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Vasily (2013)

documentary
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Directed, shot and edited by Alexander Khudokon
Produced by Lev Maslov
Based on an idea by Dmitry Golubovsky and Maxim Nikanorov

Vasily is a short documentary about Vasily Ilyn, a retired farmer from the small rural village of Ryshkovo in the Kurksy Oblast (province) of Russia. Vasily has rarely set foot outside his village, and accepts an offer from Russian Esquire magazine to see more of the world outside as part of a series of ‘ordinary lives’, accompanied by a photoshoot. He goes first to Moscow and then to New York City. As well as all the main sights the city has to offer, he visits the ‘Russian’ district and chats to a couple of the 80,000 Russians who settled there many years ago.

As we see things for the first time through Vasily’s eyes – skyscrapers, huge bridges and the ocean – there is a wonderfully childlike quality to the way this very likeable character reacts to what he sees – not with excitement or fear, but simply wonder. Along the journey we gain a little insight into Vasily’s views, his politics and his character as he talks about growing up through communism and a series of ‘idiotic’ leaders whose tenure he is proud to have outlived.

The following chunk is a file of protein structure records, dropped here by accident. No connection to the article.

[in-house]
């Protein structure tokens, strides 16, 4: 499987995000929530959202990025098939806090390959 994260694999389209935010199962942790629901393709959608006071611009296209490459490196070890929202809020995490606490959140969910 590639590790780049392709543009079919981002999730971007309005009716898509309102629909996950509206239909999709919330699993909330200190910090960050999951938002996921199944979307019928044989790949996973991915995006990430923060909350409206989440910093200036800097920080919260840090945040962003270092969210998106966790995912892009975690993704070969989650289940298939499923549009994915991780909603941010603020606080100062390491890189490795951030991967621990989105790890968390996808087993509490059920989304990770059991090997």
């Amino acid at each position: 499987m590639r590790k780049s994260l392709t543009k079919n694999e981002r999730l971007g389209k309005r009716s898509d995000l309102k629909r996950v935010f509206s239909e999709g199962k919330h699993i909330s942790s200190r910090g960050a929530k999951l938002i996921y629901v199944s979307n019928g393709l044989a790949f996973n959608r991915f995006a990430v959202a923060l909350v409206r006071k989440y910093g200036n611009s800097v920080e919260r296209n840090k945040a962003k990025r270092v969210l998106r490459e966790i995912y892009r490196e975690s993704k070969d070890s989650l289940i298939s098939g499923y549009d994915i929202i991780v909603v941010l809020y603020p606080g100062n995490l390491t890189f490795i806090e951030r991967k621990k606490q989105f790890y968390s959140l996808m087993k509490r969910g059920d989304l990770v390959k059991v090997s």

Towards the end of his trip Vasily is left with ambiguous feelings. Having seen the level of progress and prosperity in New York City he feels a sense of sadness about the condition and fate of his own country. And yet he couldn’t look happier as he returns to his country life and his family, who welcome him with love and a table filled with hearty food.

Although Vasily may come from a simple background and, as he puts it, ‘smell like farm’, the rural scenes we see at the beginning and end of this documentary are as beautiful as, perhaps even more so than the cityscapes he explores. Any big city dweller can relate to Vasily’s observations that life in cities like New York carries a certain sort of inherent stress, with people rushing around as if there is no tomorrow.

Placed in the middle of these overwhelming, fast-paced modern environments, Vasily seems to have a certain inner tranquility about him which we can ¬†guess results at least partly from the essential wholesomeness of the life he has led, closer to nature and family, as opposed to the stress, atomisation and isolation that can result from living in large and hectic cities where technology increasingly seems to govern, rather than assist life. There’s more to it than that though; as Vasily points out, he never takes anything too seriously. That, if nothing else, is a message worth taking away.